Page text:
So the third thing that marriage teaches us is that marriage has something to say about the relationship between God and the church. God loves human beings, and in particular, he loves the church in the way that husbands love their wives, or at least the way that they are supposed to love their wives. Jesus showed his love for us by dying for us. And in the same way, we as human beings are made to love God in something like the way that a human couple loves one another. This means that God addresses us as “You,” and in turn, we are asked to respond by addressing God as “You.” So this third point is that this “I-you” relationship that lovers have with each other is also supposed to be our relationship with God. Indeed, it is founded on our relationship with God. It is because God addresses us as “You” that we can address others as “You.”

The Christian God is not a “what” but a “who.” In fact, if we take the Christian doctrine of the Trinity seriously, the Christian God is not a single “who,” but three “who’s,” three persons. The doctrine of the Trinity teaches us that from all eternity, God is love. In the Western understanding, the love between the Father and the Son is expressed as the Holy Spirit. The doctrine of creation teaches that the three-personal God made a universe to share this love with others: “Let us make the human being in our image.” (Gen. 1:26) And the doctrine of the church says that the church is the bride whom Jesus Christ loves so much that he gave his life on a cross to redeem her. It should not be surprising then that so many mystics have used the language of marriage to describe the relationship between God and us. The Song of Songs says that “love is as strong as death.” (Song of Songs 8:6) What the gospel teaches us is that God’s love for us is stronger than death, stronger even than Jesus’ own death on a cross.

An interesting consequence of this understanding of the correspondence between human marriage and Christ’s relationship to the church as his bride is the way that Reformation churches have come to understand the function of marriage as a form of spiritual formation. In the Middle Ages, monasticism, a life of celibacy, was understood to be the highest form of spirituality. After the Reformation, spiritual writers like the Anglican priest George Herbert began to talk of marriage as a way to teach us to love God. The Christian family came to be understood as a kind of domestic monasticism. Marriage became the context in which a husband and a wife and their children became formed in their love for God.

That leads us to the Psalm. Psalm 127 focuses on children, who are the normal outcome of marriage: “Behold, children are a heritage from the Lord.” (Psalm 127:3) Children are indeed a blessing, and the church, above all places should be a place where children are welcome. Perhaps the most important thing that children teach in marriage is that the I-You relationship of marriage is not enough. Marriage is a relationship that needs to reach beyond the relationship between the man and the woman. When a child comes into a family, a husband and wife no longer look just to each other, as in the reading of the Song of Songs, but to another, to this new person. Looking again to C.S. Lewis’s book, The Four Loves, Lewis distinguishes between Eros, a love in which the lovers look to each other, and Friendship – a love in which people share a common vision, not just looking to each other, but looking together to a common interest. Eros is a love in which two persons love one another. Friendship is a love in which two persons share a common love for someone or something else. Not all marriages are blessed with children, but I would suggest that in all marriages, the couple need to reach that point where they look beyond themselves to share a common vision – to share the love they have for each other with others as well. The couple in a marriage need to have a common care; if their marriage is to prosper, they need to love something and someone else as well. In the case of Paul and Christina, that something else already exists. Their marriage is grounded in a common love for God and his church and a common mission to the church as God’s people.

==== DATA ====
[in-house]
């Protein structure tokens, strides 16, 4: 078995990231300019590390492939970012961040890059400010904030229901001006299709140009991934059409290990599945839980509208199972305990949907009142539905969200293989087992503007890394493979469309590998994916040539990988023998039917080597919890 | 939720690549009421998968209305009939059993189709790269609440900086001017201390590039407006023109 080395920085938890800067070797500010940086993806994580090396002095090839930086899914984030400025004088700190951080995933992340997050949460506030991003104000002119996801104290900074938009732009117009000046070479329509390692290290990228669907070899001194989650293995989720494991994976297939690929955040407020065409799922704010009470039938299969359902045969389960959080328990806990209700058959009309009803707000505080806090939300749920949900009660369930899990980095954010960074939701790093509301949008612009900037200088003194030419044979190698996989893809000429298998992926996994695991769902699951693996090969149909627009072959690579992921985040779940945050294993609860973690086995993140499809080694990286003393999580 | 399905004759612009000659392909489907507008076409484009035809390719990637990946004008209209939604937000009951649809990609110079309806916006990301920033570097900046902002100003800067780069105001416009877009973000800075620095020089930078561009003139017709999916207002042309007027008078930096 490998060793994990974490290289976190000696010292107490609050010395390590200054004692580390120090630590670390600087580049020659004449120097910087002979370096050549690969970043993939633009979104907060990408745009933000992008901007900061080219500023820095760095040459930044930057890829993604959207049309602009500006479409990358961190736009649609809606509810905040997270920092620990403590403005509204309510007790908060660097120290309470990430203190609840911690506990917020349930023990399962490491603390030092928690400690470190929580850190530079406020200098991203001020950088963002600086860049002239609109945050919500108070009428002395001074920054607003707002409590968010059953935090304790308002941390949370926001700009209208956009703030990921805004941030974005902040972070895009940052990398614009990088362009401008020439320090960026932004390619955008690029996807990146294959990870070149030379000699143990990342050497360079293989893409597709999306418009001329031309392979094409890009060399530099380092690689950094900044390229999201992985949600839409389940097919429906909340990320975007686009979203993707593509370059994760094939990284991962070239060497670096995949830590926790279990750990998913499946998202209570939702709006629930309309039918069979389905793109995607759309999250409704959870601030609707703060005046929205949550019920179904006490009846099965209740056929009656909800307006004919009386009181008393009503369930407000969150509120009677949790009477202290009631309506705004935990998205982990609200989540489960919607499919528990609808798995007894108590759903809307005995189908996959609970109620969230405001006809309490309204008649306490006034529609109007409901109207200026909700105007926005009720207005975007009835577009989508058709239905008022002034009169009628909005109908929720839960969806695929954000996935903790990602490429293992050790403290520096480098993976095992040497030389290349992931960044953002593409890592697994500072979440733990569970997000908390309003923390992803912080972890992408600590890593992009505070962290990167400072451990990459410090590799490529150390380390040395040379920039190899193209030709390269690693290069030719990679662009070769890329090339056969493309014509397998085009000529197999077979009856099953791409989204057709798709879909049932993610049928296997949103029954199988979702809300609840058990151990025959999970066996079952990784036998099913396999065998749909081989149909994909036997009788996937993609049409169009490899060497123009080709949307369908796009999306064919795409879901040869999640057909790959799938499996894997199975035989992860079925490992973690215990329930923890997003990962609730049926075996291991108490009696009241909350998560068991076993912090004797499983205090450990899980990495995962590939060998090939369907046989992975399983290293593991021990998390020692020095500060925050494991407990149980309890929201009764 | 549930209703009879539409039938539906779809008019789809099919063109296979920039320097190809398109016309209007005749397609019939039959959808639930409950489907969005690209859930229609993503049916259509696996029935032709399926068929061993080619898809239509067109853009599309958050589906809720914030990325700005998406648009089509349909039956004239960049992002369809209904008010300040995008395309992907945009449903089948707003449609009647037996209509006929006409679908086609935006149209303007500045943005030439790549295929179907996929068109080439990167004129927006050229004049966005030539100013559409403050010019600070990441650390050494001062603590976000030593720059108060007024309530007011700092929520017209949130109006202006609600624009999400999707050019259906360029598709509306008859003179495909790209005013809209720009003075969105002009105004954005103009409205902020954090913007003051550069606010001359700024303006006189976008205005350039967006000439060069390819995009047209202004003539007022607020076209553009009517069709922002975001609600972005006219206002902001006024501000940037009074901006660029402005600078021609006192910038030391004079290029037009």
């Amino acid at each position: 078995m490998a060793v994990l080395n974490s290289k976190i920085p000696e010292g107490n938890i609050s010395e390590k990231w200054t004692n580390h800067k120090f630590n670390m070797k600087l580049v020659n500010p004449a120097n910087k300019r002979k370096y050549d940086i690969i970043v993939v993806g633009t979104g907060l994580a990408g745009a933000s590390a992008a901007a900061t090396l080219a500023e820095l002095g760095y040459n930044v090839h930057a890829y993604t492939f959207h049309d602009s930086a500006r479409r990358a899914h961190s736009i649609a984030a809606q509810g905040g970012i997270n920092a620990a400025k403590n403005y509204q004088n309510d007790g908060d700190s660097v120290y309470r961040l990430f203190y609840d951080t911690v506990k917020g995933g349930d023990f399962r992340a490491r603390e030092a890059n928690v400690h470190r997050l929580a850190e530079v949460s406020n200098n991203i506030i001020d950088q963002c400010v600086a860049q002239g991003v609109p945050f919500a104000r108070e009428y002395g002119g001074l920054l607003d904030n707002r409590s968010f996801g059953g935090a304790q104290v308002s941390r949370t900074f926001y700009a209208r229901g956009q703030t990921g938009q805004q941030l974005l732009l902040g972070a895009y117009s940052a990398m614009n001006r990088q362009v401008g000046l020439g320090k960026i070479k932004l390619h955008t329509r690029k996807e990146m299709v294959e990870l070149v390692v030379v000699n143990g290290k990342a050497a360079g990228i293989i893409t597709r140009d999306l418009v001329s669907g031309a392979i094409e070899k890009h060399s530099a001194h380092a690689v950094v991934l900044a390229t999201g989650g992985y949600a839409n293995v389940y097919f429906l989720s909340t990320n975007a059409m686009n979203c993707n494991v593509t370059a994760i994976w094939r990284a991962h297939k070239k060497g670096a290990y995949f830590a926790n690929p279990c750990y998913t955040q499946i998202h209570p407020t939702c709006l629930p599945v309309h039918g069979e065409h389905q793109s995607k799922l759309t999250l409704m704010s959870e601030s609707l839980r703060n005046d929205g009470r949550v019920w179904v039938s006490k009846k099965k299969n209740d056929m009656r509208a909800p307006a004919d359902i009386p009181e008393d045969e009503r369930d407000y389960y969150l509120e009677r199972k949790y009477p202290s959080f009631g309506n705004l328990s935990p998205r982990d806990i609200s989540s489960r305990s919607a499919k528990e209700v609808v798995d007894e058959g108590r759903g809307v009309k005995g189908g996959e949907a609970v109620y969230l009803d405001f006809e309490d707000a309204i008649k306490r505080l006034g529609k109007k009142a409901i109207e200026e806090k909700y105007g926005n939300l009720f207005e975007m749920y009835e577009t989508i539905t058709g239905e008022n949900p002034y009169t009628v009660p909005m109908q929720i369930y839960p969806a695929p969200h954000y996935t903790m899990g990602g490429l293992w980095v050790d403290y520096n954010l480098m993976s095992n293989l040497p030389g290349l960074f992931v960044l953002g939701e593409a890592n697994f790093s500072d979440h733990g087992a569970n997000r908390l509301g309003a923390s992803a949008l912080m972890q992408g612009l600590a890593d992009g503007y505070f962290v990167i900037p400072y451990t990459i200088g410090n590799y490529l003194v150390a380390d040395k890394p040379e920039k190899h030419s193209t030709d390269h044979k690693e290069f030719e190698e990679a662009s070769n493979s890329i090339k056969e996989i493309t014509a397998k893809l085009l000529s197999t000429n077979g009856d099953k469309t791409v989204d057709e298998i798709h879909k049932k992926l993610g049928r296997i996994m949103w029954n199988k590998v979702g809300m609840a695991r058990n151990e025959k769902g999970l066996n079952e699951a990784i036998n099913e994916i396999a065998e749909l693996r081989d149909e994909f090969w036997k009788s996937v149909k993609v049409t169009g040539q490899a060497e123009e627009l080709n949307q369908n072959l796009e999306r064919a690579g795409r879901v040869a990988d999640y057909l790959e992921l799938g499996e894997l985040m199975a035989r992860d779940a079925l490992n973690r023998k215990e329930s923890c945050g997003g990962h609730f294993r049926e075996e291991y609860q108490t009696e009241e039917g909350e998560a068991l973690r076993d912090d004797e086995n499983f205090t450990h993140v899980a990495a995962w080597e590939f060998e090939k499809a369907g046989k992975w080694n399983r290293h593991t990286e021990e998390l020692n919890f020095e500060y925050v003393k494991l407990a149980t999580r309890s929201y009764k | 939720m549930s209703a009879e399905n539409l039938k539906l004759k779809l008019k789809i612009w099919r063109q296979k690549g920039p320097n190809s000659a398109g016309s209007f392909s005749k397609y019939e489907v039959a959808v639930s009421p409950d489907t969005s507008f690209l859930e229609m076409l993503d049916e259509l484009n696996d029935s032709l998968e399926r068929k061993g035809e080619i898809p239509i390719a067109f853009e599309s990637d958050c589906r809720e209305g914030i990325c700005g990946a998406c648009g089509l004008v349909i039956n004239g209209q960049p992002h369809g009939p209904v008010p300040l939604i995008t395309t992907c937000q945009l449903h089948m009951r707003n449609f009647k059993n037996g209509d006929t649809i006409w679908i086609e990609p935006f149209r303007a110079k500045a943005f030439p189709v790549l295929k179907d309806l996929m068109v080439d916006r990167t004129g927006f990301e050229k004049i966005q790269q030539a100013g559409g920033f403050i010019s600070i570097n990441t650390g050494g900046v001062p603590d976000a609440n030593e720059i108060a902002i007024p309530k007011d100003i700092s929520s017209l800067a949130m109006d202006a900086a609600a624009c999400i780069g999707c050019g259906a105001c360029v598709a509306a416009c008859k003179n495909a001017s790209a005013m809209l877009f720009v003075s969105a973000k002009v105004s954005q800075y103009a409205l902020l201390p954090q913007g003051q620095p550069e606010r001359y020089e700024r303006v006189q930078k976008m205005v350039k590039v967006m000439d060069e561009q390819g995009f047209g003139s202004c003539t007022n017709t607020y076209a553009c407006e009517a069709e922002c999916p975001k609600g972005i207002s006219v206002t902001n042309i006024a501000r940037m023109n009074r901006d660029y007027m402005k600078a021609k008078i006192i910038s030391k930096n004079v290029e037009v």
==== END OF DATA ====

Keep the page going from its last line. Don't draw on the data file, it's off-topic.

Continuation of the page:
So to summarize, marriage has something to teach all of us, not only those of us who are married, about what it means to be human, about what it means to love one another, about what it means to love the triune God and be loved by Father, Son, and Holy Spirit, and about what it means for us to share God’s love with others. Marriage teaches us that we need each other – that we are not meant to be alone. Marriage teaches us that we need to recognize and treat one another as persons, not as objects, as others that we address in love as “You,” and who, in turn, address us as “You.” Marriage teaches us that all our relations as persons are grounded in God’s own love, the love of the Father, the Son and the Holy Spirit, the three-personal God who created us, of the Son of God who became a human being as one of us, who died on a cross, and who conquered death for us that the church might be his bride. Finally, marriage teaches us that this love that God has shared with us in Christ is a love that is productive, a love that reaches out and shares the love that God has shared with us with others as well.

I conclude by giving my good wishes to Paul and Christina – that you may grow in love for one another, that you may learn to love and to trust God throughout your marriage in good times and in bad, that your marriage will bless others. To the rest of us, both married and single, that we might learn from Paul’s and Christina’s example. May we learn to love one another as Christ has loved us; may we love Christ as he has loved us; may we share that love with others who may not know that God is love, may we allow God’s love for us to bless others. Amen.

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1 Comment »

  1. A terrific homily, with the substance the Revs. Paul and Christina would appreciate (and for whatever it’s worth, I loved it too!).

    Comment by Kenneth Hunter — August 19, 2014 @ 12:03 am